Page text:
Yes, it's possible to SAVE money while spending on clothes! Photo credit: Ollyy / Shutterstock
Many women come to me for a complete wardrobe change or style consultation. Nine out of ten tell me that they have many clothes but don’t seem to have many options when they have to dress for any occasion.
There are many reasons why we stash too many clothes in our closets but end up wearing very few. Most of these are impulse buys: we buy just because it’s on sale; or because we believe we have nothing to wear for a party; or the worst reason of them all, because a friend is shopping so we shop as well.
All these reasons trigger ‘Cognitive Dissonance’, a behavioural pattern often noticed in retail customers where they doubt their own purchases within a short span of time. That is why so many of us feel that the shirt we purchased looked much better when we tried it at the store but doesn’t look good at all at home. So let’s put an end to your misery.
Here are 5 simple but highly effective techniques to become a smart shopper:
Shop from your own closet first: Never underestimate the power of the clothes in your own closet. We mostly tend to forget about many clothes we have stocked up at different times of the year. So choose a free day, empty your cupboard and have a good look at all the clothes you have. You’ll find a lot of unused or less used clothes that you can reinvent with trendy styling.
Classify clothes: There are 3 major categories of clothes: The ‘Thumbs Up’, the ‘Confused Lot’ and ‘the Discards’. ‘Thumbs up’ clothes are the ones you love to wear and use. ‘The Confused Lot’ is the trickiest set. These are the ones you like but don’t wear or you don’t have anything to match them with or you simply haven’t gotten them altered or repaired because of which you can’t wear them. Finally are the ‘Discards’. As the name suggests, you must give away these clothes!
Prepare a shopping list: Now after the classification, whatever you are left with are your actual usable clothes. Put these together and make a list of all that is missing. For example, you have an amazing blue top for which you don’t have nice dressy pants, so this goes into your shopping list. Complete the list with all that is missing right from the clothes to shoes, bags and other accessories. You could also mention the brands from which you wish to purchase all these missing items in your wardrobe, along with your preferred colours.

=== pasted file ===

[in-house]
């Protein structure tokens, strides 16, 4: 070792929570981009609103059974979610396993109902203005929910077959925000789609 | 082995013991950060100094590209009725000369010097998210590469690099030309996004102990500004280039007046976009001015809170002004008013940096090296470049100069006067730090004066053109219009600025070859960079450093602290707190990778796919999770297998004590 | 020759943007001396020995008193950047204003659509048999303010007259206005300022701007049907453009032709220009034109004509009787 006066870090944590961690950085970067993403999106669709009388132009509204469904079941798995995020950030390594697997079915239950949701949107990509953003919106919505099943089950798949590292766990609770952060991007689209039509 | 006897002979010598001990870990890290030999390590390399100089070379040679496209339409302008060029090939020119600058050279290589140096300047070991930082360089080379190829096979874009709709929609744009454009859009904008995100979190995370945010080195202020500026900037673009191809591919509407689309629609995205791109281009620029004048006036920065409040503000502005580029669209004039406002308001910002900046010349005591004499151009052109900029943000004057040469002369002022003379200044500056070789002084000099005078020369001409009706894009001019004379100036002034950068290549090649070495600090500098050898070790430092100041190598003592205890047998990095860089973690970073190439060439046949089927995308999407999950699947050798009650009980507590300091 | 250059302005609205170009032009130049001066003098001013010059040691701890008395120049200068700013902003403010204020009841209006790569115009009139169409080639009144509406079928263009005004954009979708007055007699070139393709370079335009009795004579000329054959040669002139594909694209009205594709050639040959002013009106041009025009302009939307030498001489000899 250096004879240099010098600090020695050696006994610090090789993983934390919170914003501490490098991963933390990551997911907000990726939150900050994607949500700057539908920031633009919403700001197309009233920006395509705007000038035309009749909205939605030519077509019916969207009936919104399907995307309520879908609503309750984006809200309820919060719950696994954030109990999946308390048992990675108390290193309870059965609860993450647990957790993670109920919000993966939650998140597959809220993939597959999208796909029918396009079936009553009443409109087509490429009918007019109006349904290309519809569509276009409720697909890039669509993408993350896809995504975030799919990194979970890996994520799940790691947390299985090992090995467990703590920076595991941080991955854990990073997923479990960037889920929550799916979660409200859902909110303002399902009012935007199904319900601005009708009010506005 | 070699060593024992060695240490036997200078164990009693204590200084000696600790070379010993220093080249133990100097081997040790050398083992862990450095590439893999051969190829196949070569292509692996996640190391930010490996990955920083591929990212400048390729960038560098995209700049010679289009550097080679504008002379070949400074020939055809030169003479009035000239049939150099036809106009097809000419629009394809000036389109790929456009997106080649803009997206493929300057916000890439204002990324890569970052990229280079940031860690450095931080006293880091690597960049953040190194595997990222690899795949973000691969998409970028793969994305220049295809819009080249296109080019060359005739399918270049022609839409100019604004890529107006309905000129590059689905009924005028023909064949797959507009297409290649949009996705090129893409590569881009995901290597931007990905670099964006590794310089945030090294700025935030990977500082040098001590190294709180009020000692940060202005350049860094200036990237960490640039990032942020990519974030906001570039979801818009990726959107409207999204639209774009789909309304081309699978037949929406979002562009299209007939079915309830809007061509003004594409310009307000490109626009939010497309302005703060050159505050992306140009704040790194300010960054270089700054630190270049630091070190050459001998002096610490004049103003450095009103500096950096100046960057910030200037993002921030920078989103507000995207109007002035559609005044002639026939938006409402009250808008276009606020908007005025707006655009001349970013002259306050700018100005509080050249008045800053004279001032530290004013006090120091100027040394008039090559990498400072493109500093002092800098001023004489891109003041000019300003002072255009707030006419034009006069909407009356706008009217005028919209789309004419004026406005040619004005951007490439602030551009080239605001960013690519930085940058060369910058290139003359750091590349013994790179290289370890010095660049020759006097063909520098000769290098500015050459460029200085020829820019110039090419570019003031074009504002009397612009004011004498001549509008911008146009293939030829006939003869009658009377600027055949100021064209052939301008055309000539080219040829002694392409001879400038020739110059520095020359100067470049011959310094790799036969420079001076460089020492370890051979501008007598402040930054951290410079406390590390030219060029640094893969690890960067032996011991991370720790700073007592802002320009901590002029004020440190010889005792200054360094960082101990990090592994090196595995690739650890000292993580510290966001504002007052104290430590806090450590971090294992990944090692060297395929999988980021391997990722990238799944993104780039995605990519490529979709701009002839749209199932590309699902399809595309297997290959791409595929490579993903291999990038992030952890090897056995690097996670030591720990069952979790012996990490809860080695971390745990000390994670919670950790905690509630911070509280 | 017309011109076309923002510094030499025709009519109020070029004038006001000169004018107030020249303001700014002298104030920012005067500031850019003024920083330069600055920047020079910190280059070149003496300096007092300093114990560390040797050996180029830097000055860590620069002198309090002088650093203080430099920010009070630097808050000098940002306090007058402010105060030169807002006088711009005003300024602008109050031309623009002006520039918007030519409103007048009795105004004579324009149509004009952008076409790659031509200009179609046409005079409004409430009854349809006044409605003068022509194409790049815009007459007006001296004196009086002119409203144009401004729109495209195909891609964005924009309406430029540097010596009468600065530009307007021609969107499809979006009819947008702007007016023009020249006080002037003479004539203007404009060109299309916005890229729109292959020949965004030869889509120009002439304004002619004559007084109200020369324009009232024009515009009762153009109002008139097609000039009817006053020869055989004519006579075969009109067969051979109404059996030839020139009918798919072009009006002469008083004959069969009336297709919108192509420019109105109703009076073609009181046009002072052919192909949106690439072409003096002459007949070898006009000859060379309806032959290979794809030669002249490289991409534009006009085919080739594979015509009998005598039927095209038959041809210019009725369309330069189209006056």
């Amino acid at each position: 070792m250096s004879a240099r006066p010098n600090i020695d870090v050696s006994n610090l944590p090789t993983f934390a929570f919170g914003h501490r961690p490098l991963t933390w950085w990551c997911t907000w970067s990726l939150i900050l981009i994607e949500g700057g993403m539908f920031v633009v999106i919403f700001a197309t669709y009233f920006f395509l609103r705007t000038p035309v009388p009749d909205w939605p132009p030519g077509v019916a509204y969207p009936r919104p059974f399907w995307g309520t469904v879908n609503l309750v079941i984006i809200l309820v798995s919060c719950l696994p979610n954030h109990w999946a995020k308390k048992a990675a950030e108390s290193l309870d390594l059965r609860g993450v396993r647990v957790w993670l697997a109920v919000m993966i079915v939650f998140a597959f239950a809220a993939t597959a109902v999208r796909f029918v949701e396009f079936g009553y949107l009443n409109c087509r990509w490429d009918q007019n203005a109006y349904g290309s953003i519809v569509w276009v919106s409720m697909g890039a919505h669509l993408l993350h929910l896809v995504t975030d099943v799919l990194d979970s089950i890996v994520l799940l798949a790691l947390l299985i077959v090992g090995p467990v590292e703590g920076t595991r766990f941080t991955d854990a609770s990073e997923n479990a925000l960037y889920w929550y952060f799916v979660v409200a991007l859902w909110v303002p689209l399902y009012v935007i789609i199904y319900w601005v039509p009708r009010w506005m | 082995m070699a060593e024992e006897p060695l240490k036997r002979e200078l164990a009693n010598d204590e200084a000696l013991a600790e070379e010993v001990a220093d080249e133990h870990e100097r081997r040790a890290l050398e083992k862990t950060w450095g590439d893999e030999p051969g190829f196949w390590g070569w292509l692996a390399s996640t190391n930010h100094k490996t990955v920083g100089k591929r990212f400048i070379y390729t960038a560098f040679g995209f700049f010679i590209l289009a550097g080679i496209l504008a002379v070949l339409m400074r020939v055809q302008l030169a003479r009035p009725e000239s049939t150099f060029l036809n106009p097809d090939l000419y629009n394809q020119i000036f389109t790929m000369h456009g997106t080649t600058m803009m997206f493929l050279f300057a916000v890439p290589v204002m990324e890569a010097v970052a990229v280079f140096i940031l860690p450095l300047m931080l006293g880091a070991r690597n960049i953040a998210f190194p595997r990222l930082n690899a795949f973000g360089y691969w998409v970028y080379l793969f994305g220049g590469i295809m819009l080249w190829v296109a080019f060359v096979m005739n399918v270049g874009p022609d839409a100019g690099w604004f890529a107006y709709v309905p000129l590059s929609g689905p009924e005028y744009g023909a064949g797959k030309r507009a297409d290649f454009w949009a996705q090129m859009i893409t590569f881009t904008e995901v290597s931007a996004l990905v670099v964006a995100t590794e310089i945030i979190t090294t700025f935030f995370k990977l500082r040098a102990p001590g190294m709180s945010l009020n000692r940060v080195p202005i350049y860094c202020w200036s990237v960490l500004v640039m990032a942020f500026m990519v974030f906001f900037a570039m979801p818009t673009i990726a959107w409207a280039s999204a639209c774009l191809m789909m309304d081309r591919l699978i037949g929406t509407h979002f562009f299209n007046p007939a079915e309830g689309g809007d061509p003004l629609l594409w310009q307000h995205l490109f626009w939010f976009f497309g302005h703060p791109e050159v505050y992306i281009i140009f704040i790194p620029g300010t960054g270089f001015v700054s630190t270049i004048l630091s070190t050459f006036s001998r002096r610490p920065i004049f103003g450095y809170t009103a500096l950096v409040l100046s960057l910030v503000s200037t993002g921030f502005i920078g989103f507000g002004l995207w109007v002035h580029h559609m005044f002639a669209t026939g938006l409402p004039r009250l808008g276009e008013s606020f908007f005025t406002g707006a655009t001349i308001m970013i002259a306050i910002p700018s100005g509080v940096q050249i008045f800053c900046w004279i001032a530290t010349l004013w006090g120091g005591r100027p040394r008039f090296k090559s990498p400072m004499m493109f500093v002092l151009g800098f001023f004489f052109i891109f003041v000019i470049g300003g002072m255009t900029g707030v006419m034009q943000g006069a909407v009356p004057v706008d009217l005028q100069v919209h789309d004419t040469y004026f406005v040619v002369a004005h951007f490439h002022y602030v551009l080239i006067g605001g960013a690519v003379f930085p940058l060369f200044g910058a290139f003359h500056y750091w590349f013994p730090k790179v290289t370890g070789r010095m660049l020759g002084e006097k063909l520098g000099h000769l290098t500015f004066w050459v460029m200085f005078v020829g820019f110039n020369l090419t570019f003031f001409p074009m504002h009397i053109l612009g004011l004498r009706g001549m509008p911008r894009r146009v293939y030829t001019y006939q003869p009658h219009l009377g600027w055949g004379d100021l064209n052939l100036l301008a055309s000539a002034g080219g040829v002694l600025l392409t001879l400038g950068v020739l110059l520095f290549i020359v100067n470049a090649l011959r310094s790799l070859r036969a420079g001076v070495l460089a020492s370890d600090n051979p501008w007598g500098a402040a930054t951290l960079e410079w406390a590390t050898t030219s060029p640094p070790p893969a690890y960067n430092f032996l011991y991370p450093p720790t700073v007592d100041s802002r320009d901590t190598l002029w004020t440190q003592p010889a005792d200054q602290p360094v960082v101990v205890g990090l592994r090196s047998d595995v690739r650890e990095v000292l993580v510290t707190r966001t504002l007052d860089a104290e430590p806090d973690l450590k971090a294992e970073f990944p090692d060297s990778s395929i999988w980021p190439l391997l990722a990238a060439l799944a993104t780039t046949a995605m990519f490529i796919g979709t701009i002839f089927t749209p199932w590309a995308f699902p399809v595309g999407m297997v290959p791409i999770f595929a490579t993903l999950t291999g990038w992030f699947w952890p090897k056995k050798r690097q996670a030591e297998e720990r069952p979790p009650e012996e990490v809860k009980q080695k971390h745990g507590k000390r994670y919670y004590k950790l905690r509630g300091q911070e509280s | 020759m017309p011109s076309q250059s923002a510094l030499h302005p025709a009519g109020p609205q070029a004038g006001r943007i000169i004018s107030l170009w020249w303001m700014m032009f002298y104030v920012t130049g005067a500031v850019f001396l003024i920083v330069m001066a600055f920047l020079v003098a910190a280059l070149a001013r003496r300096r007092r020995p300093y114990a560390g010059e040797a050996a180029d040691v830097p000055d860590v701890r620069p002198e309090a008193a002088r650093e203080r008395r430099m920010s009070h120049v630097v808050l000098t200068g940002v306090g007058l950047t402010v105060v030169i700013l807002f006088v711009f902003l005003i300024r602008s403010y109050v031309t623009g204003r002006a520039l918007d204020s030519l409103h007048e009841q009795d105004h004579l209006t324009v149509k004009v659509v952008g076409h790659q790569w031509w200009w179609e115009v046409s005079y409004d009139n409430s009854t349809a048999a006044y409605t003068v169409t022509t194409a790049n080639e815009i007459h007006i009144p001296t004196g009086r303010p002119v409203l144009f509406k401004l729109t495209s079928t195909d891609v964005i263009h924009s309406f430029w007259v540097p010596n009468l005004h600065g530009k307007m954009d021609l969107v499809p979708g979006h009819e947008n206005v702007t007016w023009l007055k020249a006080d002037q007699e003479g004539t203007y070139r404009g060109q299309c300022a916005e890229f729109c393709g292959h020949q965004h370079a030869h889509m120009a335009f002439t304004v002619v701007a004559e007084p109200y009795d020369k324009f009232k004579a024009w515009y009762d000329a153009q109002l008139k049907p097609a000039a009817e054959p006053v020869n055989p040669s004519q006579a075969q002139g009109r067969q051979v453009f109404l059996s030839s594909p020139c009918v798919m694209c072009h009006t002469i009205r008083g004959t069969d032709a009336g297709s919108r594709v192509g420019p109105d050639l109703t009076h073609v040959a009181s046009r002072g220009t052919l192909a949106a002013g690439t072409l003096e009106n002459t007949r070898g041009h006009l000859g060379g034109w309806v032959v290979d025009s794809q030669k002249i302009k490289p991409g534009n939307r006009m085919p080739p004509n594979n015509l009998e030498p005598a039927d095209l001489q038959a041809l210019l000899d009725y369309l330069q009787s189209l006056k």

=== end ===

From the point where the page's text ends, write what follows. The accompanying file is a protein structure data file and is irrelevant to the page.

Make a list so that you don't indulge in impulse shopping. Photo credit: India Picture / Shutterstock
Budget: Make a budget column in your shopping list, writing an approximate amount you would like to spend on each missing item in the list. This will actually save you lots of money that you waste on impulse shopping. Try your best not to exceed the budget.
The shopping day: Start early in the morning. Eat a good breakfast (it helps you make better decisions) and wear very comfortable clothes since you’ll be walking a lot and trying many clothes. Wear flat shoes. Pack a big tote bag to carry the clothes you need to match at shops. This ensures that you end up buying just the right things. Tie your hair neatly, wear light makeup (it’s useful when you try new clothes so that you can easily imagine yourself in the complete look). If you can’t shop alone, then call a friend or a family member to accompany you. Carry a bottle of water, some dry snacks and of course, the shopping list!
Shreya Dhingra is a certified image coach, wardrobe consultant, communication trainer and a behaviour researcher. Visit www.yourimageandi.com for a consultation. Read more posts from her on her Fashion101 Blog.